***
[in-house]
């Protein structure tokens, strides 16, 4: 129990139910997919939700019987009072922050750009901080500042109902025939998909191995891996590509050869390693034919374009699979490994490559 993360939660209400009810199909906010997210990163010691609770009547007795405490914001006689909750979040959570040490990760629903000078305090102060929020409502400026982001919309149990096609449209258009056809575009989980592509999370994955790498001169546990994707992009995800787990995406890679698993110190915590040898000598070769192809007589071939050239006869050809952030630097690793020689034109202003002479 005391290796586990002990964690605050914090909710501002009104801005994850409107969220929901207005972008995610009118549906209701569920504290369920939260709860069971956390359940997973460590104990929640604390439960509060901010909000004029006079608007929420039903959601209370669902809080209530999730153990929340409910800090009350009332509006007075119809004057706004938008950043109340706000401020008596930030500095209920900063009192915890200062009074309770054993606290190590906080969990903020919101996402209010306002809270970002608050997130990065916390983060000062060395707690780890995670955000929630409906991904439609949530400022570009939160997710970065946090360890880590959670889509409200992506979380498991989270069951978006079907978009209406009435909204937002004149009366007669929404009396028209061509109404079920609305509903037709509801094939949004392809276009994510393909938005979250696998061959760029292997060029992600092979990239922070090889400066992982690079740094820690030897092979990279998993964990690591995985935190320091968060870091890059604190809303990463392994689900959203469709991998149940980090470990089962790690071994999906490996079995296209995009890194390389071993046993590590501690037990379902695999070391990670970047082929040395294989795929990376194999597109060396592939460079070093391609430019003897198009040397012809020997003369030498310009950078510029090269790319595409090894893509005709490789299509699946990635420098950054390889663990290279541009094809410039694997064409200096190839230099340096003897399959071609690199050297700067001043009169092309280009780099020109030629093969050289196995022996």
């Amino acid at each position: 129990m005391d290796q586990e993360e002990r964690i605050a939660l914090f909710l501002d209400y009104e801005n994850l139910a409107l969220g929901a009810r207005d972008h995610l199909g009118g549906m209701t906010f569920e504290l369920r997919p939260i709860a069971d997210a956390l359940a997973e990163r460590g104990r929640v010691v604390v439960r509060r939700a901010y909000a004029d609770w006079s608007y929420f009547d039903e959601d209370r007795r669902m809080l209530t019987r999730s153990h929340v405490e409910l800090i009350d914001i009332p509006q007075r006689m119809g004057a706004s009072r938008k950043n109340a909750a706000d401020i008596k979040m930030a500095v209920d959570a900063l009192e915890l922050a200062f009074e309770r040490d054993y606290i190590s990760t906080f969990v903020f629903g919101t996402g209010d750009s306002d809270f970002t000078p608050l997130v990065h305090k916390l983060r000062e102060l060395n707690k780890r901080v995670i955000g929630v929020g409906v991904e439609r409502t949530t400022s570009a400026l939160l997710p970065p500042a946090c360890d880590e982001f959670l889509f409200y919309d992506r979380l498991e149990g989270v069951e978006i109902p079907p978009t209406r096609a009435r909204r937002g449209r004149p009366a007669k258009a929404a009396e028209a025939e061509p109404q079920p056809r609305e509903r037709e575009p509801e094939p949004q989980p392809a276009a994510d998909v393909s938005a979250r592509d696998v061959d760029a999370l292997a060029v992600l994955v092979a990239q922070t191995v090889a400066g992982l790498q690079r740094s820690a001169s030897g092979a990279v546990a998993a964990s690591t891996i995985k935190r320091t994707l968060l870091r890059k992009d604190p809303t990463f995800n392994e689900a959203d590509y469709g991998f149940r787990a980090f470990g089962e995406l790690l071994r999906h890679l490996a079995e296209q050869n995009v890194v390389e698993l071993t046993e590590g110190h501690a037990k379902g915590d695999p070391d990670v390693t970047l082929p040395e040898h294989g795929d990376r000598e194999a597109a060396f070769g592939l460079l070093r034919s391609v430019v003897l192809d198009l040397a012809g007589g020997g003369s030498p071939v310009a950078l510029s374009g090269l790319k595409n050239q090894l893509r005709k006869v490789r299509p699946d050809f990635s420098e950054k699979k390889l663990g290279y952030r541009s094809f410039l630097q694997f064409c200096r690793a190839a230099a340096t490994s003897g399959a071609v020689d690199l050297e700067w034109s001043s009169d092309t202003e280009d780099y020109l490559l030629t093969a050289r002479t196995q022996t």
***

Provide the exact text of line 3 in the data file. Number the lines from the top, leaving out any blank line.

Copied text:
């Amino acid at each position: 129990m005391d290796q586990e993360e002990r964690i605050a939660l914090f909710l501002d209400y009104e801005n994850l139910a409107l969220g929901a009810r207005d972008h995610l199909g009118g549906m209701t906010f569920e504290l369920r997919p939260i709860a069971d997210a956390l359940a997973e990163r460590g104990r929640v010691v604390v439960r509060r939700a901010y909000a004029d609770w006079s608007y929420f009547d039903e959601d209370r007795r669902m809080l209530t019987r999730s153990h929340v405490e409910l800090i009350d914001i009332p509006q007075r006689m119809g004057a706004s009072r938008k950043n109340a909750a706000d401020i008596k979040m930030a500095v209920d959570a900063l009192e915890l922050a200062f009074e309770r040490d054993y606290i190590s990760t906080f969990v903020f629903g919101t996402g209010d750009s306002d809270f970002t000078p608050l997130v990065h305090k916390l983060r000062e102060l060395n707690k780890r901080v995670i955000g929630v929020g409906v991904e439609r409502t949530t400022s570009a400026l939160l997710p970065p500042a946090c360890d880590e982001f959670l889509f409200y919309d992506r979380l498991e149990g989270v069951e978006i109902p079907p978009t209406r096609a009435r909204r937002g449209r004149p009366a007669k258009a929404a009396e028209a025939e061509p109404q079920p056809r609305e509903r037709e575009p509801e094939p949004q989980p392809a276009a994510d998909v393909s938005a979250r592509d696998v061959d760029a999370l292997a060029v992600l994955v092979a990239q922070t191995v090889a400066g992982l790498q690079r740094s820690a001169s030897g092979a990279v546990a998993a964990s690591t891996i995985k935190r320091t994707l968060l870091r890059k992009d604190p809303t990463f995800n392994e689900a959203d590509y469709g991998f149940r787990a980090f470990g089962e995406l790690l071994r999906h890679l490996a079995e296209q050869n995009v890194v390389e698993l071993t046993e590590g110190h501690a037990k379902g915590d695999p070391d990670v390693t970047l082929p040395e040898h294989g795929d990376r000598e194999a597109a060396f070769g592939l460079l070093r034919s391609v430019v003897l192809d198009l040397a012809g007589g020997g003369s030498p071939v310009a950078l510029s374009g090269l790319k595409n050239q090894l893509r005709k006869v490789r299509p699946d050809f990635s420098e950054k699979k390889l663990g290279y952030r541009s094809f410039l630097q694997f064409c200096r690793a190839a230099a340096t490994s003897g399959a071609v020689d690199l050297e700067w034109s001043s009169d092309t202003e280009d780099y020109l490559l030629t093969a050289r002479t196995q022996t």